UNC Teaching Assistants Put Jobs, Educations On Line To Protest Silent Sam
A showdown is mounting between UNC- Chapel Hill officials and some university faculty and graduate students over the fate of Silent Sam.More than 80 teaching assistants and professors have pledged to withhold final grades. They demand university trustees withdraw their proposal for a new $5 million history center to house the Confederate statue. TAs in particular are putting a lot on the line, because of their dual roles as students and workers.
Members of the UNC system’s Board of Governors are set to vote on the trustees’ proposal for Silent Sam tomorrow.
University administrators have told TAs that withholding grades will result in "serious consequences.” They have alleged the strike exposes the university to legal claims from students who may be harmed.
“I think that effective protest is uncomfortable,” said Erika Wilson, a law professor at UNC. “We didn’t get to where we are today, now, with me being an African-American law professor at UNC, with African-American students being integrated into the university, without protest that was uncomfortable.”
Wilson said it’s interesting that university leaders have highlighted the harm the protest might cause students.
“While at the same time minimizing or failing to acknowledge the harm that’s being perpetuated by the existence of the monument in the first place, the refusal to take it down, and the decision to re-erect it,” she said.
Silent Sam was originally put up in 1913 at the entrance to UNC as Jim Crow laws took hold in the South. It was dedicated with a speech praising the nearby assault of a black woman.
“This was a statue that was put in place to say people and students who look like me are not welcome at this university,” said Destiny Green, an undergraduate at UNC.
Green is set to graduate this Sunday. University officials have said the grade strike will harm students like her. But Green is supporting it anyway. She says TAs plan to submit her grades and the grades of other students who need them for graduation, for jobs, or for immigration purposes.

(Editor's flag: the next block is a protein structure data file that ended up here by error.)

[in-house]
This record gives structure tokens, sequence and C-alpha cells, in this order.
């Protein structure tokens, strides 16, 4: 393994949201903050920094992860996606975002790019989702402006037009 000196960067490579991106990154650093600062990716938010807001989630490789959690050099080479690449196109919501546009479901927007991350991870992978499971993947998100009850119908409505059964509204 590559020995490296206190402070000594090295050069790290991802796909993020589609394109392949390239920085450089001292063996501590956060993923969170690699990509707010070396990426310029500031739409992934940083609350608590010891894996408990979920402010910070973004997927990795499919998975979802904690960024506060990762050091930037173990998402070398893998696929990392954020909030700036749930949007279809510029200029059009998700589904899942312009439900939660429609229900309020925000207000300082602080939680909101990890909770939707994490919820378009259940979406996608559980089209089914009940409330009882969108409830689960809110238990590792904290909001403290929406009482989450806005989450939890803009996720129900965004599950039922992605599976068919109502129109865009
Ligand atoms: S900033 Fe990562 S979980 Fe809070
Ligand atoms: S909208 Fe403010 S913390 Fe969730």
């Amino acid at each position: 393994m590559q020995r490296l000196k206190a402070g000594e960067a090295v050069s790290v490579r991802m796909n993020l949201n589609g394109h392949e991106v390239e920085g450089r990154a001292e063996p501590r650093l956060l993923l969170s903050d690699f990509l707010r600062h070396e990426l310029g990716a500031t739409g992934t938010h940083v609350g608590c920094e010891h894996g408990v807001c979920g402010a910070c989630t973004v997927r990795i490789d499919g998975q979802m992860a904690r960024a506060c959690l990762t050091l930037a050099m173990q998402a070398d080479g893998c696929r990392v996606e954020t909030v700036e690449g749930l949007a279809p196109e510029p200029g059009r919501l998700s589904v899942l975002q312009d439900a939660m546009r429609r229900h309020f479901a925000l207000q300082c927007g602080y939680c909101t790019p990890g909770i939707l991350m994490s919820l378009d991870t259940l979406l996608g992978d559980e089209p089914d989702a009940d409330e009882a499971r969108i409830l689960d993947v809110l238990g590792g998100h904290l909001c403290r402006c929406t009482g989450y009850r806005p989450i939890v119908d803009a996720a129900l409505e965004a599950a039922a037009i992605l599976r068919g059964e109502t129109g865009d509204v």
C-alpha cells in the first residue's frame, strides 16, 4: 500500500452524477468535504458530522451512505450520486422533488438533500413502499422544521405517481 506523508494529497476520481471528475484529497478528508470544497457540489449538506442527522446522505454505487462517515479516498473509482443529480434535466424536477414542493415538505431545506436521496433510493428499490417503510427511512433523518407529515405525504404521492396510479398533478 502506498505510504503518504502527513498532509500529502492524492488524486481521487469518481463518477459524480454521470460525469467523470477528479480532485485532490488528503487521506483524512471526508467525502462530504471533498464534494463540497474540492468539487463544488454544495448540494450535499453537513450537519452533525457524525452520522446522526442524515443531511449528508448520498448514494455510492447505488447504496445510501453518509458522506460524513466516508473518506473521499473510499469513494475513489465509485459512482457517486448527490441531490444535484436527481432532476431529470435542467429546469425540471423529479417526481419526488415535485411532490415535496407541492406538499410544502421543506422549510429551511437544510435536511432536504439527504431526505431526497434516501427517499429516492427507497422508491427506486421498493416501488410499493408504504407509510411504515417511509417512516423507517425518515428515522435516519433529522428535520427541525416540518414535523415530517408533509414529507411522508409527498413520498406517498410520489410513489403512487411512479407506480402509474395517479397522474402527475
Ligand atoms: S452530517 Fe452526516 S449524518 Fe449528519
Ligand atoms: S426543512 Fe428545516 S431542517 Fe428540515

“Our TAs aren’t trying to harm students,” Green said. “They’re our teachers, they’re our educators, they care about us.”
Danielle Dulken is a PhD student in the American Studies Department at the university and is helping organize the strike. She says TAs often have closer teaching relationships to students than faculty.
“What’s been really upsetting is how the university has sort of weaponized our motive as something that doesn’t take into consideration students,” Dulken said. “When, in fact, we’re deeply, deeply invested in the care of students.”
[TAs] have one foot in each of the worlds, so that they have the vulnerabilities that goes with that. They are susceptible to retaliation as students... as well as retaliation in their role as workers. But it also means that they have the power that students have and the power that workers have. -Angus Johnston
UNC administrators declined WUNC’s requests for an interview about the grade strike. In an email, a spokesperson for the university said officials are unable to discuss consequences for participating TAs, citing federal privacy laws.
Angus Johnston is a historian of student activism at the City University of New York. He says the grade strike is a tactic he hasn't seen before, and he believes the consequences for the TAs who take part could be two-fold.
“They have one foot in each of the worlds, so that they have the vulnerabilities that goes with that,” Johnston said. “They are susceptible to retaliation as students, losing fellowships or even losing their place in the university if they get punished in that way. As well as retaliation in their role as workers. But it also means that they have the power that students have and the power that workers have.”
More than 200 UNC faculty members have signed a letter condemning any retaliation -- including expulsion, elimination of teaching positions, and withdrawal of scholarships or stipends -- against TAs who strike.
Huong-An Truong’s name is one of the 200-plus on the letter. She’s an associate professor in the UNC Art Department.
“The graduate students have been incredibly brave and courageous, and I feel like the faculty have taken their cue from them,” Truong said. “I think the faculty are stepping up because we see the graduate students taking risks -- incredible risks to their own lives, their own education.”
In the meantime, the grade strike is gaining traction. Hundreds of undergraduates, student athletes and university faculty across the country have publicly expressed their support. And thousands of dollars have been raised for TAs who face repercussions for withholding grades.